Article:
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Conception is generally said to take place the most readily, either at the beginning or the end of the menstrual discharge.1 It is said, too, that it is a certain sign of fecundity in a woman, when her saliva becomes impregnated with any medicament which has been rubbed upon her eye-lids.2

1 It is generally admitted, that the female is more disposed to conceive just after the cessation of each periodical discharge. We are informed by the French historians, that their king, Henry II., and his wife Catharine, having been childless eleven years, made a successful experiment of this description, by the advice of the physician Fernel; see Lemaire, vol. iii. p. 83.—B.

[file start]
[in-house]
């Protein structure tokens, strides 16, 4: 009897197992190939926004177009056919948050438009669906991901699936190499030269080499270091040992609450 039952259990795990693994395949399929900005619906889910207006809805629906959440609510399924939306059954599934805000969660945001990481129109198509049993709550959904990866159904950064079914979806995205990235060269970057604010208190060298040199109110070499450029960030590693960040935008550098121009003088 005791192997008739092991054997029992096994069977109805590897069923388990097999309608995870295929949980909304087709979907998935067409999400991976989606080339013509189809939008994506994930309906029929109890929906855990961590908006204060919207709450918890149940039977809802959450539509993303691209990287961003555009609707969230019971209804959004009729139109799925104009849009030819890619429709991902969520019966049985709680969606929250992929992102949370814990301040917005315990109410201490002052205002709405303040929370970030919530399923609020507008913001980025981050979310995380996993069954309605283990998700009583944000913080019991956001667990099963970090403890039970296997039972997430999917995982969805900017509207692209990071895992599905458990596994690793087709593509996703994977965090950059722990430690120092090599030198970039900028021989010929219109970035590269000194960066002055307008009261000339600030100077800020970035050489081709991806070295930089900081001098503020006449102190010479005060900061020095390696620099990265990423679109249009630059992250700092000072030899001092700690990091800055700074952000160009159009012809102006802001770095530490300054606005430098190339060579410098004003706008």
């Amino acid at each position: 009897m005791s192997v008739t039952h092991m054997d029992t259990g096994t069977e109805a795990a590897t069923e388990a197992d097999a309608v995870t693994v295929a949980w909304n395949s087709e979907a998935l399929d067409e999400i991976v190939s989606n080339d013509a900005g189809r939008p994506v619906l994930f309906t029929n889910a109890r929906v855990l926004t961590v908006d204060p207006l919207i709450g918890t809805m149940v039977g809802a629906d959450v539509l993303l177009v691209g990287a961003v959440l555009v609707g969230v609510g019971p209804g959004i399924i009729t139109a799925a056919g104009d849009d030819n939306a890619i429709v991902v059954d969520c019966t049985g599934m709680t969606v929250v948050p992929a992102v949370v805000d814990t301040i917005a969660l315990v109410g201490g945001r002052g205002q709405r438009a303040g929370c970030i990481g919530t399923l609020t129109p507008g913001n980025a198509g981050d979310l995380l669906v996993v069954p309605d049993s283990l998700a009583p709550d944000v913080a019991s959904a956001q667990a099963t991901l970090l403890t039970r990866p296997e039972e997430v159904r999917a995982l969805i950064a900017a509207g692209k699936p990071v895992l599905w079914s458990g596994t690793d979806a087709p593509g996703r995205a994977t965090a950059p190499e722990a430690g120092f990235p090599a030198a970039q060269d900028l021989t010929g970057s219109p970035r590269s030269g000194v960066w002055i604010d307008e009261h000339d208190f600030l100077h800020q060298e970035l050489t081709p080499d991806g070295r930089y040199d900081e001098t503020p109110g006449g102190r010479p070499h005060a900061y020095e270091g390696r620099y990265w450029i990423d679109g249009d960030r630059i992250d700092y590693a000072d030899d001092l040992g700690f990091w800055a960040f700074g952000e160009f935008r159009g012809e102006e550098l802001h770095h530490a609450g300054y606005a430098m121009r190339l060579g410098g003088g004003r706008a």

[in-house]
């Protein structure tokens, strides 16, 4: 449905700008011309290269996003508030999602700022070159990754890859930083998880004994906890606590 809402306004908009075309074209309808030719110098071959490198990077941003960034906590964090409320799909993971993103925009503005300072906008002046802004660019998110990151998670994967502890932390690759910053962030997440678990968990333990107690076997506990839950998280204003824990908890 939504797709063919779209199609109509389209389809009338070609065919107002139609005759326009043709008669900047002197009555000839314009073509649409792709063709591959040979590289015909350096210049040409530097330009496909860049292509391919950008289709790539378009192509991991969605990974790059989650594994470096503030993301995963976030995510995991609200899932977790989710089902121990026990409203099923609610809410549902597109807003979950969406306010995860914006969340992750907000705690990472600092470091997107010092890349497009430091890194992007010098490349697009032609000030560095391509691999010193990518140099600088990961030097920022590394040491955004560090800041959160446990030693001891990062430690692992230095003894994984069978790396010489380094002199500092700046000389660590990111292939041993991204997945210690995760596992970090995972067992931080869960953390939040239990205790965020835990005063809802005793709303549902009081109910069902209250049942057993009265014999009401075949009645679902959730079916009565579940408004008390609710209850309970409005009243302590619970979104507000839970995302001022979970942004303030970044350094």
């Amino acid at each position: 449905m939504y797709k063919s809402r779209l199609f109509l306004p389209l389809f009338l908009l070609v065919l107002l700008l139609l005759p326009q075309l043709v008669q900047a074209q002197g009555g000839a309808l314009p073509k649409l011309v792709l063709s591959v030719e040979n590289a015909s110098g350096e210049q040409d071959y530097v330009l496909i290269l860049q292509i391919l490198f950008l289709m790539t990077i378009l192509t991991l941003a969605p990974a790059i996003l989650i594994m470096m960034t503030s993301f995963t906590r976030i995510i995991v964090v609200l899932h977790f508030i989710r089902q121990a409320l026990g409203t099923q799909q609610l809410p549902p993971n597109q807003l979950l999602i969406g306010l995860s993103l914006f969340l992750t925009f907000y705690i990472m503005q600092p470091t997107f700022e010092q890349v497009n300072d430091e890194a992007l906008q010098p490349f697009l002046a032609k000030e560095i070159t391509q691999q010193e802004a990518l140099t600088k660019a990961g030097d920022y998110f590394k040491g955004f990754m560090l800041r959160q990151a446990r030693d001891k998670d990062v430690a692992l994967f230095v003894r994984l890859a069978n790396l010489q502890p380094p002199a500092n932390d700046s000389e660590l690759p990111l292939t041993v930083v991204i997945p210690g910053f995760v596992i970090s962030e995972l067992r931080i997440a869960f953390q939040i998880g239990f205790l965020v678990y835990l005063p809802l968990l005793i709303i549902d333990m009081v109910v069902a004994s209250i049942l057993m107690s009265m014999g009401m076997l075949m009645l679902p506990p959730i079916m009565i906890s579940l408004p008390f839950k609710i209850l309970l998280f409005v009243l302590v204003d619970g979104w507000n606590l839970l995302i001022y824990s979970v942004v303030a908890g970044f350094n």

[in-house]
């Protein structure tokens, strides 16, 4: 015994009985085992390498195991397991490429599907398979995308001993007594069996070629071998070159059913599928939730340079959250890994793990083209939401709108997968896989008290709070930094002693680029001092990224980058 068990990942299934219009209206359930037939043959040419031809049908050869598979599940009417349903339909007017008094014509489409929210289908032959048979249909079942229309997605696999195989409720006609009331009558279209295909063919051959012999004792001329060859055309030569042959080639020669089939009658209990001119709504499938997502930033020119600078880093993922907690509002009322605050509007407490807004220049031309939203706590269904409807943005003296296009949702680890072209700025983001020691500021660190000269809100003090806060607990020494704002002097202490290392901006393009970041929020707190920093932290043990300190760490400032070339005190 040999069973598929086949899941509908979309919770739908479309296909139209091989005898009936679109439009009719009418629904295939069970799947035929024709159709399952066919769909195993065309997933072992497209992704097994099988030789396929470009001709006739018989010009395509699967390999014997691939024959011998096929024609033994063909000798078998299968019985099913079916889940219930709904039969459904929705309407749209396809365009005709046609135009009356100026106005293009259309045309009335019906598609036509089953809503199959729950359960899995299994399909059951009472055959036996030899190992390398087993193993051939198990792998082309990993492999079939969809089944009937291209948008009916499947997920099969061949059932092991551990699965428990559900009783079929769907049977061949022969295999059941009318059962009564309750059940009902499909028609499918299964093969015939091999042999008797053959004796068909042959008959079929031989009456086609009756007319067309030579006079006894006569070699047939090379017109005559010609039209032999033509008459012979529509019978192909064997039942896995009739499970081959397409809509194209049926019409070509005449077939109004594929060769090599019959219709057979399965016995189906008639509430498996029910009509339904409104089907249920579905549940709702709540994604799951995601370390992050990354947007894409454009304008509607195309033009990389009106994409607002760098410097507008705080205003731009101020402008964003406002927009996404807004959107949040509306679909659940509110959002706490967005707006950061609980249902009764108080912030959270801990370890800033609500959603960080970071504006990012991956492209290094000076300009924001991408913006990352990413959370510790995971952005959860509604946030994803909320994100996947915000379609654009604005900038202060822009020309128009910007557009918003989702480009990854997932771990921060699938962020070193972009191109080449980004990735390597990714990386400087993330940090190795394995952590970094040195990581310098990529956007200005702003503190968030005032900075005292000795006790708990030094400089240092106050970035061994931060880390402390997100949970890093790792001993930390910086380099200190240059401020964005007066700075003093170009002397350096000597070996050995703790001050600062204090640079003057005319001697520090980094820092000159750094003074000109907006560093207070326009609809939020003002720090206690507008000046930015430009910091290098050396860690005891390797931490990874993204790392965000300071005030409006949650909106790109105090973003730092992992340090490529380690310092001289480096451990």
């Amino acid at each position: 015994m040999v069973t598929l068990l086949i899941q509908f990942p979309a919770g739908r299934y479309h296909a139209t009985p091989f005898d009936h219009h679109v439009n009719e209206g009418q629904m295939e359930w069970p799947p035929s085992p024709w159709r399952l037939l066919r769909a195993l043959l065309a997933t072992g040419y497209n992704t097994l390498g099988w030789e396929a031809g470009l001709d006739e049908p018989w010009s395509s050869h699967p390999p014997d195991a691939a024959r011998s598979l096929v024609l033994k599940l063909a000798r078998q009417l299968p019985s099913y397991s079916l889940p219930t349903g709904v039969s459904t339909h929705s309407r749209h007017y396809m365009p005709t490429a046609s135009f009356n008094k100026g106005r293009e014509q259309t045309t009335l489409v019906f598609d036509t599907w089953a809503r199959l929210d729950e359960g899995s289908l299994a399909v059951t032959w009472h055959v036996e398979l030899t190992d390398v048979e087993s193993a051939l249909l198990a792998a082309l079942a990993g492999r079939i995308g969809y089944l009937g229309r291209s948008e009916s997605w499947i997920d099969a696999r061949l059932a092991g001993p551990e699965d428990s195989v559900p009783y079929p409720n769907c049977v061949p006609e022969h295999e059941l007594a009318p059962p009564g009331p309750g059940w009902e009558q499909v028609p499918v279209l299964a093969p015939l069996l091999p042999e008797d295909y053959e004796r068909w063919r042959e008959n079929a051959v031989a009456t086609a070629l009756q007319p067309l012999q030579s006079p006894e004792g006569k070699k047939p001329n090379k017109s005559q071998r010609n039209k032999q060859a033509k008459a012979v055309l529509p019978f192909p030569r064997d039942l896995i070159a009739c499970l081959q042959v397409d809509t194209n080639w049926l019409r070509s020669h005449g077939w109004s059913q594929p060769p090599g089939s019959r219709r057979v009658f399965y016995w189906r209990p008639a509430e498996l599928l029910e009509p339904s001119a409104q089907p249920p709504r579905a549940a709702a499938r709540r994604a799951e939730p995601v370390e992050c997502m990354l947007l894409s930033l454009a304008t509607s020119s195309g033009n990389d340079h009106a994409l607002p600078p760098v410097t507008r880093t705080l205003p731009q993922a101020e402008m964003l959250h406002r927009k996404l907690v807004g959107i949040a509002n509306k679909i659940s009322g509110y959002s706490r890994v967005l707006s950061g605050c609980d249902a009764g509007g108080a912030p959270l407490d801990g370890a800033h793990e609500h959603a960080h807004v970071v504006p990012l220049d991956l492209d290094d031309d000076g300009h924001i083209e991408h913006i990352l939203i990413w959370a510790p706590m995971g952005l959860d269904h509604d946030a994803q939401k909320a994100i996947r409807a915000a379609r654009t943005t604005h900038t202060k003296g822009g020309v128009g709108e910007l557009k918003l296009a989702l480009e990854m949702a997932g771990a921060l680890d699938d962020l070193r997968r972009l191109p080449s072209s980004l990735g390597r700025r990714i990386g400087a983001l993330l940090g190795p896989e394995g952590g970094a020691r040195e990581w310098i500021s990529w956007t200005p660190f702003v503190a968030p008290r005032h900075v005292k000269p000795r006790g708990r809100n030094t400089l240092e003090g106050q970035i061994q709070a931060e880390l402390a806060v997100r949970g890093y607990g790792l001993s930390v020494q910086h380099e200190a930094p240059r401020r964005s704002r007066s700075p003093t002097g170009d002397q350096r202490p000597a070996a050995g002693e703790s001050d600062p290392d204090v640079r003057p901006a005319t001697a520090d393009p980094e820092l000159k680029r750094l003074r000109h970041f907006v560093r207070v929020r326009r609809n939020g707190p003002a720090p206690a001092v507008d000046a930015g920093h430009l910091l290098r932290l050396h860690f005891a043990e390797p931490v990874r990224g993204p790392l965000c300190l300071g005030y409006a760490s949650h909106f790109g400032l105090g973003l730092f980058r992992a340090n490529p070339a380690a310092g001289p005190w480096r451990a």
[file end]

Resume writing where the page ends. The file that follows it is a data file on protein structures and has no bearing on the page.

2 This is one of the many idle tales referred to by Pliny, entirely without foundation.—B.

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